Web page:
A collective voice for literature and languages in Scotland

Nyla Ahmad – Next Level Experience

In early 2020 I was announced as the inaugural awardee of the Literature Alliance Scotland Next Level award, a lifechanging programme which included mentorship, networking and so much more. Although the original programme was envisioned to be three months long, the effects of COVID have elongated my path. My programme now comes to close as 2020 does, and what a year it’s been.

Within two weeks of my LAS journey beginning, I had already received in depth presentation training from Cordelia Ditton, learning to build a better narrative, stand taller and speak louder. I also worked quickly with Jenny Kumar to establish my goals and received tailored support from the get-go. I found that my initial scope related heavily to my current job, not my future goals. The perspective shift from that first meeting, of looking further forward than I was accustomed to, was like a lightning bolt. By the end of my first session, we had agreed on tailored mentorship, library service shadowing and meetings to build industry connections. I had also outlined areas of interest, which were mainstreaming equality, diversity and inclusion practice, guidance on programming, building and managing relationships, and ensuring my career had industry longevity that builds steadily to leadership positions.

Although I had an idea of what sort of energy I wanted to bring to future roles, I had no specific idea of what that role might look like. I’m someone who will try anything once and can generally find something to love about any job I’ve had, so I’ve shied away from ascribing to a fixed position. I know I love speaking to people about books and wanted to maintain a strong ethos of mainstreaming equality practice and continuing to learn in this area but didn’t have a clear scope. After discussing my thoughts and feelings, LAS’ network expertise fed into the decision to go with Syima Aslam of the Bradford Literature Festival, who was the perfect fit.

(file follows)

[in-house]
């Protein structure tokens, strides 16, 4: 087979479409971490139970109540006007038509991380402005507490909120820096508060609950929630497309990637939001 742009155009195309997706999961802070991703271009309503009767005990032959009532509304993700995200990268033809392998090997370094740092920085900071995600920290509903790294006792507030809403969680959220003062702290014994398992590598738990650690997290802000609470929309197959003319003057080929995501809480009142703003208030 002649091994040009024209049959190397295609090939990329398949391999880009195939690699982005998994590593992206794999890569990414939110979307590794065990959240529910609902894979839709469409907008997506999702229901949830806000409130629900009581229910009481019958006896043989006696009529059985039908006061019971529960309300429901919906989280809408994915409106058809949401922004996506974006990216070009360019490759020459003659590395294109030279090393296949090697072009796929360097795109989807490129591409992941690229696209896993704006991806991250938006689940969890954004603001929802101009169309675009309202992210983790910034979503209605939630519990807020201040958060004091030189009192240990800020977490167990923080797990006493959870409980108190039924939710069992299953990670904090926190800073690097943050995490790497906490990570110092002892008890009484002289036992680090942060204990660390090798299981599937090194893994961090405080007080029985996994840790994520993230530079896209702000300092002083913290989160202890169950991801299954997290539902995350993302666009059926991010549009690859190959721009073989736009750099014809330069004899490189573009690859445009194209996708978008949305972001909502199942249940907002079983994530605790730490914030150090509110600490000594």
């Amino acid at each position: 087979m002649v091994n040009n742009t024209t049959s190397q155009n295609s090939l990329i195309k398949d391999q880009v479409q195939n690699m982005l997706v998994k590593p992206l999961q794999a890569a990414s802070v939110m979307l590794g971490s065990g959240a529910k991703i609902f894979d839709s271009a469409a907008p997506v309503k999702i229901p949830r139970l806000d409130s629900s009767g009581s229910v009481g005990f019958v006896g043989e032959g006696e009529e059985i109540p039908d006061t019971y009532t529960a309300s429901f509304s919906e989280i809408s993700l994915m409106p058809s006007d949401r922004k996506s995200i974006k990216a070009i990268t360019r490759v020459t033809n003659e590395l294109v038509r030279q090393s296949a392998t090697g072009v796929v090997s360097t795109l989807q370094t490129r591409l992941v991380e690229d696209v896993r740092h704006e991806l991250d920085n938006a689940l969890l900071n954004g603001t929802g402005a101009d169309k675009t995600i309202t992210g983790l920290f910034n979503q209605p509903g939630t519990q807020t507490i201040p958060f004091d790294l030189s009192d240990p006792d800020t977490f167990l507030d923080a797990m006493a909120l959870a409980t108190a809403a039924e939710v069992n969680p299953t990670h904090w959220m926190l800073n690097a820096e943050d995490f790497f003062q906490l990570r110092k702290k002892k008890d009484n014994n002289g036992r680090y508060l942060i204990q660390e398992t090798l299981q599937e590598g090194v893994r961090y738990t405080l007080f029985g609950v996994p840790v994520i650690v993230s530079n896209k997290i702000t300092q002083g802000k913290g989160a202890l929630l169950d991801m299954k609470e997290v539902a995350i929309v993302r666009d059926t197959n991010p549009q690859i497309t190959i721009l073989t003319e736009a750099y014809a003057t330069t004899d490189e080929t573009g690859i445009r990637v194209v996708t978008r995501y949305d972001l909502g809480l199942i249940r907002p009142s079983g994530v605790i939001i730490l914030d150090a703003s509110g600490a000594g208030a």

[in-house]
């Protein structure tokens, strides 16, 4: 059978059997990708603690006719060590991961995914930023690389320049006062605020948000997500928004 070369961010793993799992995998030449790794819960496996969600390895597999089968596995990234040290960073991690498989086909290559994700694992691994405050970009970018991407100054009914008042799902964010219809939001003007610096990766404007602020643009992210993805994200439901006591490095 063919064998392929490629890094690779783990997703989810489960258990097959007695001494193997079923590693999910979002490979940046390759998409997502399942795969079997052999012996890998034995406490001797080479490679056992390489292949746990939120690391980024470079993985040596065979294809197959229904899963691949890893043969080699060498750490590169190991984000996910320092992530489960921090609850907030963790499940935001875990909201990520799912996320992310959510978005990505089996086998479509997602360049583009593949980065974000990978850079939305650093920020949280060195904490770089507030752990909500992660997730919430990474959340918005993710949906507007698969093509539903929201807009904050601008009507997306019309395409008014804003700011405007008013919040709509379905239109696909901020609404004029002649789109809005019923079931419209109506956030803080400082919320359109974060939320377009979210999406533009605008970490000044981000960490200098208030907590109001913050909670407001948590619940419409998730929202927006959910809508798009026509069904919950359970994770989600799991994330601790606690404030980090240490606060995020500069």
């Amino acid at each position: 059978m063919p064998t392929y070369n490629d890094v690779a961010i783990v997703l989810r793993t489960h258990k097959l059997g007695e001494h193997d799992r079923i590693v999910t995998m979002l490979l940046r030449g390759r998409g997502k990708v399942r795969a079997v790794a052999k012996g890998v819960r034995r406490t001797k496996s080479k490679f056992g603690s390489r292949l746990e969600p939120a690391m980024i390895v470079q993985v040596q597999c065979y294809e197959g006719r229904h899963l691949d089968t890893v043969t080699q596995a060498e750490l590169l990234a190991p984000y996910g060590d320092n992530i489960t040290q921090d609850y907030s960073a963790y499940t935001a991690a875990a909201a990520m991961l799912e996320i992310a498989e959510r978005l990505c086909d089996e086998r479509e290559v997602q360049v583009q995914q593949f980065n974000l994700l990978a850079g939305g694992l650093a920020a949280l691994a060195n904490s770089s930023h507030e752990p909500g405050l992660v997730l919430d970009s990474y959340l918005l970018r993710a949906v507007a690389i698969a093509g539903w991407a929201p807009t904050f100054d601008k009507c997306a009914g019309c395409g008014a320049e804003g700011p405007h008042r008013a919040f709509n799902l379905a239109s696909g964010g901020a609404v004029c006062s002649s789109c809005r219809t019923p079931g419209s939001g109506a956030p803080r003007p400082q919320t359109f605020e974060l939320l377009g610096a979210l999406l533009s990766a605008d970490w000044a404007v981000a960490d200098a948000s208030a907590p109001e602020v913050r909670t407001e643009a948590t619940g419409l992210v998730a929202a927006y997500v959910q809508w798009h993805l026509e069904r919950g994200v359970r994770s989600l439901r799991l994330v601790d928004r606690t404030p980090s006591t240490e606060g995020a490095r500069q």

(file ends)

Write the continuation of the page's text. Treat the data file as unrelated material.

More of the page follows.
Bradford Literature Festival is on the cutting edge and has a strong sense of community. It programmes boldly, bagging events like Ilhan Omar in conversation with Lowkey. I was so incredibly pleased that Syima agreed to be my mentor. My four sessions with Syima were divided into the topics I outlined with Jenny, but the first session was used to talk in depth about my current situation and future aspirations. Syima took the time to consider me holistically and all advice felt grounded in expertise, an understanding of industry but also an empathetic place. It is wonderful to talk to someone you feel on the same page as, who really takes the time to invest in your growth.

Due to Covid I was unable to shadow at the libraries we had selected, which were The Mitchell and North Ayrshire library. If I could summarise a core tenant of my practice, it’s that I believe everyone should have access to the life changing magic of books (to steal a phrase from my employers!), and it’s important to eradicate barriers to that access. Libraries encapsulate this sentiment so effectively and I have immense respect for these vital services. They are lifelines and I would not be where I am without them. Although I was unable to shadow in person, I was able to speak to professionals who work with and in libraries as part of my industry connections, so my knowledge of libraries has grown through the programme.